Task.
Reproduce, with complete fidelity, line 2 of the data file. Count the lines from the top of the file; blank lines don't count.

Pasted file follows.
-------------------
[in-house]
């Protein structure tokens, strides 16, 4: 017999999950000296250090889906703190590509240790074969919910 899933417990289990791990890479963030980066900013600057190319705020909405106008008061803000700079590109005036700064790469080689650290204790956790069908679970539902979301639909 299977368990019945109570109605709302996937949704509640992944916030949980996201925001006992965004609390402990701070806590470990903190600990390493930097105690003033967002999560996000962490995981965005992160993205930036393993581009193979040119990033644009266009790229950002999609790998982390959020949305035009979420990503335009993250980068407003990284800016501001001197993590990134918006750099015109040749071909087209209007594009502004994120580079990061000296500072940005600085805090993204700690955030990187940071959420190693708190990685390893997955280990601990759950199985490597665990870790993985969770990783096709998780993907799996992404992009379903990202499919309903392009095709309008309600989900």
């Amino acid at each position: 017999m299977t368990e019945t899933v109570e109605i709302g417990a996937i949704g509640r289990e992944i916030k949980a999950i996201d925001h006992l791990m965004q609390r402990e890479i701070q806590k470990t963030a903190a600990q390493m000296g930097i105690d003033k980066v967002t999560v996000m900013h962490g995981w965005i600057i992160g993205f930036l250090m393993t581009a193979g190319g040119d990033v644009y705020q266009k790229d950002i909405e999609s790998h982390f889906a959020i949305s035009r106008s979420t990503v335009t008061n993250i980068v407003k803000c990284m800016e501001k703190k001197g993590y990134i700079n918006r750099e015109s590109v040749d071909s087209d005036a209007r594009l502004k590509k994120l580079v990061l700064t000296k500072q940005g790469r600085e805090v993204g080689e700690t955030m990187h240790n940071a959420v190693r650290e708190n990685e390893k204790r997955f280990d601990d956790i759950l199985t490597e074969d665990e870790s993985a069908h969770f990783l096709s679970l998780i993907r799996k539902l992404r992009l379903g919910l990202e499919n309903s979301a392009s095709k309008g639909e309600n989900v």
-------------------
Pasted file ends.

């Protein structure tokens, strides 16, 4: 017999999950000296250090889906703190590509240790074969919910 899933417990289990791990890479963030980066900013600057190319705020909405106008008061803000700079590109005036700064790469080689650290204790956790069908679970539902979301639909 299977368990019945109570109605709302996937949704509640992944916030949980996201925001006992965004609390402990701070806590470990903190600990390493930097105690003033967002999560996000962490995981965005992160993205930036393993581009193979040119990033644009266009790229950002999609790998982390959020949305035009979420990503335009993250980068407003990284800016501001001197993590990134918006750099015109040749071909087209209007594009502004994120580079990061000296500072940005600085805090993204700690955030990187940071959420190693708190990685390893997955280990601990759950199985490597665990870790993985969770990783096709998780993907799996992404992009379903990202499919309903392009095709309008309600989900």